When comparing 44 major cities, Arcadis' 2016 International Construction Costs Index has found New York to be the world's most expensive city to build in. London came in as a close second, reporting cost of building prices (on average) 20 percent higher than Paris. In contrast, Taipei was labeled as the "cheapest" city for construction. According to the study, "strong currencies and significant resource constraints" were a result in higher prices. Read on for the complete lists of most expensive, and least expensive, cities for construction.
The Islington Council has shortlisted five teams to redevelop the its St Luke's area. Aimed at alleviating Islington's housing needs, the project will deliver much needed new leisure and community facilities, affordable homes and improved public space, as well as "an exemplary civic building" on a site adjacent to St Luke's Church. According to the Brief, the new building will "bring together leisure, childcare, healthcare and local energy production under one roof."
The five teams will now develop proposals - all of which will be put on public display in early 2016. A winning scheme will be chosen in spring 2016. The five teams shortlisted, include:
The Institute for Digital Archaeology (IDA), a joint-venture between Harvard University (US), the University of Oxford (UK) and Dubai’s Museum of the Future (UAE) have announced that they will replicate a structure of architectural significance that was destroyed earlier this year by IS, or 'Islamic State', at full scale in the centre of London and New York City. The arch—all that remains of the Temple of Bel at the Syrian UNESCO World Heritage site—was captured by militants in May and destroyed. By no means an isolated case, IS have looted and demolished a number of similar architectural and anthropologically important sites that "pre-date Islam in Iraq," condemning them as "symbols of idolatry."
British filmmaker Joe Gilbert has created a short tribute film to Alison and Peter Smithson's Robin Hood Gardens estate in Poplar, East London, which—as of August 2015—is set to be demolished. Accompanied by insightful commentary from Timothy Brittain-Catlin, the film charts the buildings' history and recent threats to a backdrop of monochrome shots of the estate, in all of its dilapidated and "pleasantly wild" current state. The 'Streets in the Sky', made famous by the Smithsons and both widely praised and criticised as a response to the collapse of low-density terrace housing, are one of the focuses of the film.
“Ever wanted something more?” asks Robert Laing, the character played by Tom Hiddleston in the new trailer for “High Rise” - an upcoming film based off of the 1975 novel by new wave science fiction author J.G. Ballard. Filmed as a advertisement for the brutalist tower, the complex boasts that with its numerous amenities, “there is almost no reason to leave,” prefiguring the story's unsettling premise.
Befitting the architecturally-inspired tale, the architecture seen in the snapshots shows off a concrete megastructure, with beautiful board-formed concrete walls elegantly highlighting and contrasting with the modernist furniture and shag surfaces of the interiors. Not unlike the real-life brutalist residential megastructure The Barbican, the High Rise features a supermarket, gym, swimming pool, spa, and school. Perhaps that is why Laing describes the film’s setting as “distinctly and definitively British.” Watch the video for a first look at film, to be released in theaters in 2016, and find out more at the tongue-in-cheek website for the building's fictional designer, anthonyroyalarchitecture.co.uk.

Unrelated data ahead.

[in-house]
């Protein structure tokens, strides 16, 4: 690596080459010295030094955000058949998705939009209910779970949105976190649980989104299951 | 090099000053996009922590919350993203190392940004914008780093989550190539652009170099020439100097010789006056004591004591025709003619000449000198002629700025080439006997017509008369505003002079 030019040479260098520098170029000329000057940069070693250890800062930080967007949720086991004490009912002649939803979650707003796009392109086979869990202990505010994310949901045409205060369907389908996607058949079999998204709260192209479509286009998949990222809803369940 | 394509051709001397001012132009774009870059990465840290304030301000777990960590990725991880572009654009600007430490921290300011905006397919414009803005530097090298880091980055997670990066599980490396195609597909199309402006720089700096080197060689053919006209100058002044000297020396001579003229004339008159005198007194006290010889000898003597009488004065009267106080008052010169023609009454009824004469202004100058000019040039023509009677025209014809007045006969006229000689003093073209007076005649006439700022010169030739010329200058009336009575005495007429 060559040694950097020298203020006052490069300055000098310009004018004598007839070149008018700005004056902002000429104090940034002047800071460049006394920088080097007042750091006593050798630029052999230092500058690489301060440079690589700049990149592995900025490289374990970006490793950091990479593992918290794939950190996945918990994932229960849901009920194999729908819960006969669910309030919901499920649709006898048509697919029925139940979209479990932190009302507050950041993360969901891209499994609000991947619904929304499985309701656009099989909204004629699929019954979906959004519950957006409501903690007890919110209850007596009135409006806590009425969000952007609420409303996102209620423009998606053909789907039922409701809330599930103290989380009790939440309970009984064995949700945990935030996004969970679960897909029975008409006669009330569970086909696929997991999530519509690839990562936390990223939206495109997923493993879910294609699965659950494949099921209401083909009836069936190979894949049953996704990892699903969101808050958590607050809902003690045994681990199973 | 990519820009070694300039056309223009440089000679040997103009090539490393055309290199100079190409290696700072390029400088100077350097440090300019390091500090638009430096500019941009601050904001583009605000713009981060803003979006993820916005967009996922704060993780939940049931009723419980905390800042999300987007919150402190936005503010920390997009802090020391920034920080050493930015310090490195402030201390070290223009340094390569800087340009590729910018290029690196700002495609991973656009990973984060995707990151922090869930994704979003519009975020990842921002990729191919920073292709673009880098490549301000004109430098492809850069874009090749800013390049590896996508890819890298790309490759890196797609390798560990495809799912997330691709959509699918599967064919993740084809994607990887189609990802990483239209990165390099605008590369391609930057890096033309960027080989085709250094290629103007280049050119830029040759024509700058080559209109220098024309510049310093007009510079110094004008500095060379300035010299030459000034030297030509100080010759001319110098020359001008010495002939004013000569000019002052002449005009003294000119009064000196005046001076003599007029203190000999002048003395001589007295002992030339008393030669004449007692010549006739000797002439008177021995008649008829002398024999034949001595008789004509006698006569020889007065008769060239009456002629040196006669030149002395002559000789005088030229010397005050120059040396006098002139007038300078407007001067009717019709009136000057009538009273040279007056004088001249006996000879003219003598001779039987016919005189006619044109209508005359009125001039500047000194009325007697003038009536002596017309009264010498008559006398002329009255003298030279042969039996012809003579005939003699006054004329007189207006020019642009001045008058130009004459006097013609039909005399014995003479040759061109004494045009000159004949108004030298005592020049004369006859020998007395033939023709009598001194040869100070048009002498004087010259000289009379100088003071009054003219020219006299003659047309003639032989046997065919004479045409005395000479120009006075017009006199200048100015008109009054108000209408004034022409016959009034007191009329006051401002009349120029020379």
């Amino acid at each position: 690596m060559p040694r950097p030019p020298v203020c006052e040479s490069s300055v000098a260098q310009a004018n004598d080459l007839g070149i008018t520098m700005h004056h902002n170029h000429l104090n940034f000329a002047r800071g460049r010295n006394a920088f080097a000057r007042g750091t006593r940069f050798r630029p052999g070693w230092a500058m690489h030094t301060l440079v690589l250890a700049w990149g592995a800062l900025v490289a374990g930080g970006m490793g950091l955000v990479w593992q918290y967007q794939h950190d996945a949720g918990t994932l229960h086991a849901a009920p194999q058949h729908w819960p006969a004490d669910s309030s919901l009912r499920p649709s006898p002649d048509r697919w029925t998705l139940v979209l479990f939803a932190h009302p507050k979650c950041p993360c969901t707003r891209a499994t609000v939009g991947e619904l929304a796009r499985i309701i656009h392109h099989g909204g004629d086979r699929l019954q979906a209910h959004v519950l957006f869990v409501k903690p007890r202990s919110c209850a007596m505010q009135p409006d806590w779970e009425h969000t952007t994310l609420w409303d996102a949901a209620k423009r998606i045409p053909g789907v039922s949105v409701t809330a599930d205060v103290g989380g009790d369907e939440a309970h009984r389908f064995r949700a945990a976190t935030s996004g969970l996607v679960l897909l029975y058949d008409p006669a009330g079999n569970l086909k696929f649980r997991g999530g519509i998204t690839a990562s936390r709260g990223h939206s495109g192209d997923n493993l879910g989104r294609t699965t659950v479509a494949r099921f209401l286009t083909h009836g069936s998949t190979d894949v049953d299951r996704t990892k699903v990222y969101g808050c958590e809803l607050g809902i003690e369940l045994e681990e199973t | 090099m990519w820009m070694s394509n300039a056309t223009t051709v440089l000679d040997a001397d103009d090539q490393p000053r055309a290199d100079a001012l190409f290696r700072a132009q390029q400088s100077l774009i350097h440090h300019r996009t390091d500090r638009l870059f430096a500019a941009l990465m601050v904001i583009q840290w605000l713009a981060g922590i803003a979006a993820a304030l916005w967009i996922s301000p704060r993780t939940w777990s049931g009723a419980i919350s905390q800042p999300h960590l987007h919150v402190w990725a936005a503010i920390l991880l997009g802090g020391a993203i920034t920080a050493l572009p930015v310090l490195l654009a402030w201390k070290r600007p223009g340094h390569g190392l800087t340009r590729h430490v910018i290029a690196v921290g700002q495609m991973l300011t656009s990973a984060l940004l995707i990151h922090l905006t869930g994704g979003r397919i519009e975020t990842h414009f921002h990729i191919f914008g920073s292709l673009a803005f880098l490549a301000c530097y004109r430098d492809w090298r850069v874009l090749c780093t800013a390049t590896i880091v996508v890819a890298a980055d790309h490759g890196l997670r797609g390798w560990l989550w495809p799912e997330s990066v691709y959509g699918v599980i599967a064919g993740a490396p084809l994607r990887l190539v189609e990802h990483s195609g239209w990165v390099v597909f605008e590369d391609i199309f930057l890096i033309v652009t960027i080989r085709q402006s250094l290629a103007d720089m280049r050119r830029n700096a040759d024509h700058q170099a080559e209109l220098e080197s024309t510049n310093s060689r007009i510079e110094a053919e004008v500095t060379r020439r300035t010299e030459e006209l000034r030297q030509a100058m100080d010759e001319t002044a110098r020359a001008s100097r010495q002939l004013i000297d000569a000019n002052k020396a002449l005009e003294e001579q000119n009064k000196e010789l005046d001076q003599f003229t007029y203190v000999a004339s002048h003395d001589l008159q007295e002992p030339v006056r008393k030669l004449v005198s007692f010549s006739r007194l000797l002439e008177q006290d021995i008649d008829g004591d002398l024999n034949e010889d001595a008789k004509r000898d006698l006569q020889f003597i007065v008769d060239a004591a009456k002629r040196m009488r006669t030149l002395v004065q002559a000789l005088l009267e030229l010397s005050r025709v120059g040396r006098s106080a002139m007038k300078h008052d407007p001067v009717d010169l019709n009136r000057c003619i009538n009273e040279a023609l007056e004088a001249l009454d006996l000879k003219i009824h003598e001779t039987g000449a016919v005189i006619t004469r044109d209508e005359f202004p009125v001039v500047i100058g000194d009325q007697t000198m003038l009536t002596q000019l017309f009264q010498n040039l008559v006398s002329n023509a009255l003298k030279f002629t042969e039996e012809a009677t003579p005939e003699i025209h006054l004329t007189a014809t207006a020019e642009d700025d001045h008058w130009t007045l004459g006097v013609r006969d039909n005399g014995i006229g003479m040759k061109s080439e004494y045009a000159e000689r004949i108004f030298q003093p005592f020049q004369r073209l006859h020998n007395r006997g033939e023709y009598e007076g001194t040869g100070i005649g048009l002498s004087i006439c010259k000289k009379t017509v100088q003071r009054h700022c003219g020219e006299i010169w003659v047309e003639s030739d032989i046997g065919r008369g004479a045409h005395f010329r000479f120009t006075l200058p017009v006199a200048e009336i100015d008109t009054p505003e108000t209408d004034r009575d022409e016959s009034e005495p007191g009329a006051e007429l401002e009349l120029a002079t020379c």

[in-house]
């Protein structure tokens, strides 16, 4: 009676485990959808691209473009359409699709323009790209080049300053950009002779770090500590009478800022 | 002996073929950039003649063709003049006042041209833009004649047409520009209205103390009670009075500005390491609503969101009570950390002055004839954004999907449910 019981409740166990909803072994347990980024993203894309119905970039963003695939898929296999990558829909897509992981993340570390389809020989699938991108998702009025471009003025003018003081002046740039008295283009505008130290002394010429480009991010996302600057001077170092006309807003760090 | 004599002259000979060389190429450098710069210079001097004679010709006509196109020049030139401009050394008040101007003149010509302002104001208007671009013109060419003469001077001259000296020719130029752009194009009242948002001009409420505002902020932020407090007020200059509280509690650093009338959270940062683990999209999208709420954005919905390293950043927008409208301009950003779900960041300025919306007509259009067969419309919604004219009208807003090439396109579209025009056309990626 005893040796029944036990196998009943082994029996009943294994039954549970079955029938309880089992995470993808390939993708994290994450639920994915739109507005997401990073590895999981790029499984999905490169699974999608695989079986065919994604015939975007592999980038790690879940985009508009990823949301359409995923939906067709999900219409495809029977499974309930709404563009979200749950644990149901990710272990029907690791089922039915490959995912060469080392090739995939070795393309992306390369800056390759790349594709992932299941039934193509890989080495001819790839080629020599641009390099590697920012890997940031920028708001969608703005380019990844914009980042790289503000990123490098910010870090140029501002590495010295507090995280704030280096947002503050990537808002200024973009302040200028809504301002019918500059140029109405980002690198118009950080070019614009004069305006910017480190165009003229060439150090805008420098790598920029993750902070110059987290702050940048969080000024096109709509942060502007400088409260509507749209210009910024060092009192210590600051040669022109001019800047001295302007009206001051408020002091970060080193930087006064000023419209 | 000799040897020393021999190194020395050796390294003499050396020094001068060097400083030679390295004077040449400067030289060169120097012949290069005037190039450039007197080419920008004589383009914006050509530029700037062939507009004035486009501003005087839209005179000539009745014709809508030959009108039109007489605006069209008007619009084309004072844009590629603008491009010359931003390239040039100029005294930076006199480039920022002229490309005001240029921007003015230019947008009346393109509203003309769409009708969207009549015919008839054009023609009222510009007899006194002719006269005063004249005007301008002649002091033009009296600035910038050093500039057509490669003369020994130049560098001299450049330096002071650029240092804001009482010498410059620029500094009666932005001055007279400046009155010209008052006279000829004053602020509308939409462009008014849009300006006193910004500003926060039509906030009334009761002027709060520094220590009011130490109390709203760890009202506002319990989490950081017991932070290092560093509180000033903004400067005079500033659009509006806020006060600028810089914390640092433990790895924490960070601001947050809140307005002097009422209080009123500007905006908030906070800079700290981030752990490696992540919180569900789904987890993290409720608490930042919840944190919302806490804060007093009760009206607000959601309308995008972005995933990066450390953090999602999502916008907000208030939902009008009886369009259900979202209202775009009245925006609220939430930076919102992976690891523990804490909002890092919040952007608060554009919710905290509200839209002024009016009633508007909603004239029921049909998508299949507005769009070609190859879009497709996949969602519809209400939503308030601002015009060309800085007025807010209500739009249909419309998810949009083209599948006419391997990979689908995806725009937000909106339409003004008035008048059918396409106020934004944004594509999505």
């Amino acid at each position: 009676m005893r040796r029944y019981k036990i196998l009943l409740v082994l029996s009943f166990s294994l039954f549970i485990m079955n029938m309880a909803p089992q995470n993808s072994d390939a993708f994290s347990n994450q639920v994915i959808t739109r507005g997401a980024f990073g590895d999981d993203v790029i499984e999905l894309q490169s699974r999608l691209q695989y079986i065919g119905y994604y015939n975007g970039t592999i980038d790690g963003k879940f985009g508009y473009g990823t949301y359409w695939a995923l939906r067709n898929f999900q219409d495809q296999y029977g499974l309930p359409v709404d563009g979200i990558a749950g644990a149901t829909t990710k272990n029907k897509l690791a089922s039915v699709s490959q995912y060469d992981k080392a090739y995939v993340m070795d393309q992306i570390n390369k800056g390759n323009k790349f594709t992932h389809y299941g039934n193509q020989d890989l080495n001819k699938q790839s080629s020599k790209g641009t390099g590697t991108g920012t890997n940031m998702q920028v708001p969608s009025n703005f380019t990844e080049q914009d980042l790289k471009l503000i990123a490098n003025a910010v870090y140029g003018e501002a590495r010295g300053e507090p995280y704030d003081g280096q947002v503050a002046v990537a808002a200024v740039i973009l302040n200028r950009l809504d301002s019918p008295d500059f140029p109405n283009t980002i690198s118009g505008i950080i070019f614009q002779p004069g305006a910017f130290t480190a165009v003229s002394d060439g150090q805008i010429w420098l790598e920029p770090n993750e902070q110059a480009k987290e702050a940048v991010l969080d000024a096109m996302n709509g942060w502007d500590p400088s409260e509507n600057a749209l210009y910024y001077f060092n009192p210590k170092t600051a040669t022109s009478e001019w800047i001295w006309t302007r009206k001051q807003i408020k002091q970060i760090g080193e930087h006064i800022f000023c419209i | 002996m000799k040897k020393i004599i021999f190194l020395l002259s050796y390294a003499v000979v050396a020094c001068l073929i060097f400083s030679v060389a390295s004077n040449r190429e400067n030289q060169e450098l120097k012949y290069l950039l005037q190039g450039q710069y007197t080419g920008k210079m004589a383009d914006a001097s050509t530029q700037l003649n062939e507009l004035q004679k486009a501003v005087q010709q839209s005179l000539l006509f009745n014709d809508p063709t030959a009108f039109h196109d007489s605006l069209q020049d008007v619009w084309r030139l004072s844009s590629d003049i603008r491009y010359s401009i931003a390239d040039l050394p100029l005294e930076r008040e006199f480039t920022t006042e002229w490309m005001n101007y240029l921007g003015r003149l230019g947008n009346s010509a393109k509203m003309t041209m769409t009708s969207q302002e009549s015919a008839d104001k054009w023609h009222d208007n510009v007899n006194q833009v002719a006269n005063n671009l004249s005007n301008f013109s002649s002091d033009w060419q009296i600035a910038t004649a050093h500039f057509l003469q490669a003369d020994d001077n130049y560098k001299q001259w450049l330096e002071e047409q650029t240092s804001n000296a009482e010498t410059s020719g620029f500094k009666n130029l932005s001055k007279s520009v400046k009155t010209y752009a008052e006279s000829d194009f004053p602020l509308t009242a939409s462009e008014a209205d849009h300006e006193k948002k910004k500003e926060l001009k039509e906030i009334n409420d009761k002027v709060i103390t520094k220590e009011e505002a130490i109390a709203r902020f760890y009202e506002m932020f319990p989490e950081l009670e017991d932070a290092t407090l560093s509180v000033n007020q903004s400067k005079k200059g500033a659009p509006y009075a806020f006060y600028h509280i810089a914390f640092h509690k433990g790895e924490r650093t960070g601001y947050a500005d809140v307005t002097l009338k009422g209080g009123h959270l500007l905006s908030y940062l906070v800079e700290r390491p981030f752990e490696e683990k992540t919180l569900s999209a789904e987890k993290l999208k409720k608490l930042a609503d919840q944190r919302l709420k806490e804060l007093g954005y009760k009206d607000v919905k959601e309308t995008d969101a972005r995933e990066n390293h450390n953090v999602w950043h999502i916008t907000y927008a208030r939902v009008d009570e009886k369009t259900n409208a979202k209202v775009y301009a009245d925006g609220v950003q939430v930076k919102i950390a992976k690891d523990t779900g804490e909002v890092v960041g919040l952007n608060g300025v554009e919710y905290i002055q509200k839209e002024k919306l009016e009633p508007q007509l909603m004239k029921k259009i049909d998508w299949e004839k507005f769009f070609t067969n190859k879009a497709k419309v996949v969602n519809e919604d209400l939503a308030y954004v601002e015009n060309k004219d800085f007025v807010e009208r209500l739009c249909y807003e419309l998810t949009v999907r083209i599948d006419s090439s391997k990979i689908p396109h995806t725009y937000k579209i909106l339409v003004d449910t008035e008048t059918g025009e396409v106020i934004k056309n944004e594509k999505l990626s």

Robert Mull, former Dean of London Metropolitan University's Sir John Cass Faculty of Art, Architecture and Design—also known as 'The Cass'—has resigned over a dispute about proposed relocation plans for the school's campus in Aldgate, East London. As reported in The Independent, campaigners argue that the move, which was first announced in October 2015 by the university's Vice Chancellor John Raftery, would cause courses and jobs to be unnecessarily cut. The university's vision, named 'One Campus, One Community', aims to invest £125million ($185million) to create "a new, single campus in Islington, north London, bringing all of the [university's] faculties together on one site for the first time in the institution’s 170-year history."
For the third consecutive year, Hello Wood—an international educational platform of design and architecture based in Hungary—have "rethought the Christmas Tree." Their three festive installations, in London, Manchester and Budapest, have been designed to live beyond the holiday season and will be recycled into new structures to help different causes in the New Year. "The role of architecture has changed a lot in the last few years," says Peter Pozsar, co-founder of Hello Wood. "Hello Wood represents this socially responsive architecture."
Heatherwick Studio has received approval to realize a new shopping area at King's Cross in London. By 2018, the practice will transform the city's 1850 historic Coal Drops Yard buildings intoan "eclectic mix" of 65 boutique and destination shops and restaurants.
"Over a two-year restoration and build process, Londoners will see the existing Victorian buildings – the East and West Coal Drops and Wharf Road Arches – refurbished and re-purposed in a way that creates a stunning new upper level and improves connectivity, whilst allowing the original forms and functions to be read," says the architects.